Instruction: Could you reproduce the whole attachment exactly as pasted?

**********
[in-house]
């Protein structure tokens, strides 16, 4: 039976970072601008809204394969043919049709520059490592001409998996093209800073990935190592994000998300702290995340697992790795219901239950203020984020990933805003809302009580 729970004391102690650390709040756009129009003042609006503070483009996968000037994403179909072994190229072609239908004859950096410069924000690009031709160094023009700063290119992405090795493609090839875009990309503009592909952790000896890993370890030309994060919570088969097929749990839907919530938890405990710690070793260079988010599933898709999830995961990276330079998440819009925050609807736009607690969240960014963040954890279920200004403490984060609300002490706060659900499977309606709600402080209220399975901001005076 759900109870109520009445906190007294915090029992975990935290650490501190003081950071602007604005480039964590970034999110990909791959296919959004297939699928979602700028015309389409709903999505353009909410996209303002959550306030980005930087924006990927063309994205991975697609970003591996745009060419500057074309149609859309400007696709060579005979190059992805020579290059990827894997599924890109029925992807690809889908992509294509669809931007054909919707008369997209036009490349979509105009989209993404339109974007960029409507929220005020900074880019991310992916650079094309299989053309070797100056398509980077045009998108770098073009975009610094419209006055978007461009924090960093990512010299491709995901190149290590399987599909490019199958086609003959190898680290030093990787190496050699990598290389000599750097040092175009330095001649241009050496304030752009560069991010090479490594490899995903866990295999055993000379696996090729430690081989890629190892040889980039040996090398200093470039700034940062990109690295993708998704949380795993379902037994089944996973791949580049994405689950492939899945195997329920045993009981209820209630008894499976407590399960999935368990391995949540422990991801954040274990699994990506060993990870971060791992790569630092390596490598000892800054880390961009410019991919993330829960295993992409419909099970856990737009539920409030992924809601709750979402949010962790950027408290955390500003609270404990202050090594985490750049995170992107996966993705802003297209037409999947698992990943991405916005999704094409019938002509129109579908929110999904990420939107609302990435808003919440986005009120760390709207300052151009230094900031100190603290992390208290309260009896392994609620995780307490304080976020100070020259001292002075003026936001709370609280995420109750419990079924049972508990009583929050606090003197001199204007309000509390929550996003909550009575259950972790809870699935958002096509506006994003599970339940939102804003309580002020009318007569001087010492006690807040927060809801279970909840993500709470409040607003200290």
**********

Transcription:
[in-house]
């Protein structure tokens, strides 16, 4: 039976970072601008809204394969043919049709520059490592001409998996093209800073990935190592994000998300702290995340697992790795219901239950203020984020990933805003809302009580 729970004391102690650390709040756009129009003042609006503070483009996968000037994403179909072994190229072609239908004859950096410069924000690009031709160094023009700063290119992405090795493609090839875009990309503009592909952790000896890993370890030309994060919570088969097929749990839907919530938890405990710690070793260079988010599933898709999830995961990276330079998440819009925050609807736009607690969240960014963040954890279920200004403490984060609300002490706060659900499977309606709600402080209220399975901001005076 759900109870109520009445906190007294915090029992975990935290650490501190003081950071602007604005480039964590970034999110990909791959296919959004297939699928979602700028015309389409709903999505353009909410996209303002959550306030980005930087924006990927063309994205991975697609970003591996745009060419500057074309149609859309400007696709060579005979190059992805020579290059990827894997599924890109029925992807690809889908992509294509669809931007054909919707008369997209036009490349979509105009989209993404339109974007960029409507929220005020900074880019991310992916650079094309299989053309070797100056398509980077045009998108770098073009975009610094419209006055978007461009924090960093990512010299491709995901190149290590399987599909490019199958086609003959190898680290030093990787190496050699990598290389000599750097040092175009330095001649241009050496304030752009560069991010090479490594490899995903866990295999055993000379696996090729430690081989890629190892040889980039040996090398200093470039700034940062990109690295993708998704949380795993379902037994089944996973791949580049994405689950492939899945195997329920045993009981209820209630008894499976407590399960999935368990391995949540422990991801954040274990699994990506060993990870971060791992790569630092390596490598000892800054880390961009410019991919993330829960295993992409419909099970856990737009539920409030992924809601709750979402949010962790950027408290955390500003609270404990202050090594985490750049995170992107996966993705802003297209037409999947698992990943991405916005999704094409019938002509129109579908929110999904990420939107609302990435808003919440986005009120760390709207300052151009230094900031100190603290992390208290309260009896392994609620995780307490304080976020100070020259001292002075003026936001709370609280995420109750419990079924049972508990009583929050606090003197001199204007309000509390929550996003909550009575259950972790809870699935958002096509506006994003599970339940939102804003309580002020009318007569001087010492006690807040927060809801279970909840993500709470409040607003200290």